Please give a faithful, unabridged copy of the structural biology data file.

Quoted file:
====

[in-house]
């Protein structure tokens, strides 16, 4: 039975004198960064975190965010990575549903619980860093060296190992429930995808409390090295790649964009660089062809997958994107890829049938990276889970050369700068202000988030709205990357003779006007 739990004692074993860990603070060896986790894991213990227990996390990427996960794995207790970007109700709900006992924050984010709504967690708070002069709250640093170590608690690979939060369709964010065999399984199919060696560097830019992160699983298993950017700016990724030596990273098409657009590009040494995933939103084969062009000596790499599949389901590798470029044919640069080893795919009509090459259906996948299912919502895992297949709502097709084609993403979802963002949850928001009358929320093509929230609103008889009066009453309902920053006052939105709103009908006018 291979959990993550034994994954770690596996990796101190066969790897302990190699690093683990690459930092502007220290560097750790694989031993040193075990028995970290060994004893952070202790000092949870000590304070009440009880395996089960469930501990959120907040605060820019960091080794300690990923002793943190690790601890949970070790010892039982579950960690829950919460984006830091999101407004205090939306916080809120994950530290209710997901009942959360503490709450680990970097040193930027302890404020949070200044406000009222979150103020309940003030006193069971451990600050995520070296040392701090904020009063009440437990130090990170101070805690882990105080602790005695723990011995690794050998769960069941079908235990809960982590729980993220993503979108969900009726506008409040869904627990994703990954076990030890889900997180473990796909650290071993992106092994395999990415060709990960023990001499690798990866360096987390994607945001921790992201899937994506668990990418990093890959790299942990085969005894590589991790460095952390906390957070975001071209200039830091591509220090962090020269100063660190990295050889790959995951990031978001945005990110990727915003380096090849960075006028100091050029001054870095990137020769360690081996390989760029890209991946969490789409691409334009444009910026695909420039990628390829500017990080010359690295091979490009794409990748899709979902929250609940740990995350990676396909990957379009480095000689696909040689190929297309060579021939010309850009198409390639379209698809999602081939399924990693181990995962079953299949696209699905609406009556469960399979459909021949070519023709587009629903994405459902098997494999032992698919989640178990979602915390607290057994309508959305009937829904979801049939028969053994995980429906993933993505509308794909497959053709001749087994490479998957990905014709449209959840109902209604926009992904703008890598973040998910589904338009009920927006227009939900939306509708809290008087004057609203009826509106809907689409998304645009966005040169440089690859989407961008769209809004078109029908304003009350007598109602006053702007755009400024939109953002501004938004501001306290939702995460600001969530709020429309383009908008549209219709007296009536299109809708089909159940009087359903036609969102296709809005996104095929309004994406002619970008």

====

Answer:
[in-house]
């Protein structure tokens, strides 16, 4: 039975004198960064975190965010990575549903619980860093060296190992429930995808409390090295790649964009660089062809997958994107890829049938990276889970050369700068202000988030709205990357003779006007 739990004692074993860990603070060896986790894991213990227990996390990427996960794995207790970007109700709900006992924050984010709504967690708070002069709250640093170590608690690979939060369709964010065999399984199919060696560097830019992160699983298993950017700016990724030596990273098409657009590009040494995933939103084969062009000596790499599949389901590798470029044919640069080893795919009509090459259906996948299912919502895992297949709502097709084609993403979802963002949850928001009358929320093509929230609103008889009066009453309902920053006052939105709103009908006018 291979959990993550034994994954770690596996990796101190066969790897302990190699690093683990690459930092502007220290560097750790694989031993040193075990028995970290060994004893952070202790000092949870000590304070009440009880395996089960469930501990959120907040605060820019960091080794300690990923002793943190690790601890949970070790010892039982579950960690829950919460984006830091999101407004205090939306916080809120994950530290209710997901009942959360503490709450680990970097040193930027302890404020949070200044406000009222979150103020309940003030006193069971451990600050995520070296040392701090904020009063009440437990130090990170101070805690882990105080602790005695723990011995690794050998769960069941079908235990809960982590729980993220993503979108969900009726506008409040869904627990994703990954076990030890889900997180473990796909650290071993992106092994395999990415060709990960023990001499690798990866360096987390994607945001921790992201899937994506668990990418990093890959790299942990085969005894590589991790460095952390906390957070975001071209200039830091591509220090962090020269100063660190990295050889790959995951990031978001945005990110990727915003380096090849960075006028100091050029001054870095990137020769360690081996390989760029890209991946969490789409691409334009444009910026695909420039990628390829500017990080010359690295091979490009794409990748899709979902929250609940740990995350990676396909990957379009480095000689696909040689190929297309060579021939010309850009198409390639379209698809999602081939399924990693181990995962079953299949696209699905609406009556469960399979459909021949070519023709587009629903994405459902098997494999032992698919989640178990979602915390607290057994309508959305009937829904979801049939028969053994995980429906993933993505509308794909497959053709001749087994490479998957990905014709449209959840109902209604926009992904703008890598973040998910589904338009009920927006227009939900939306509708809290008087004057609203009826509106809907689409998304645009966005040169440089690859989407961008769209809004078109029908304003009350007598109602006053702007755009400024939109953002501004938004501001306290939702995460600001969530709020429309383009908008549209219709007296009536299109809708089909159940009087359903036609969102296709809005996104095929309004994406002619970008």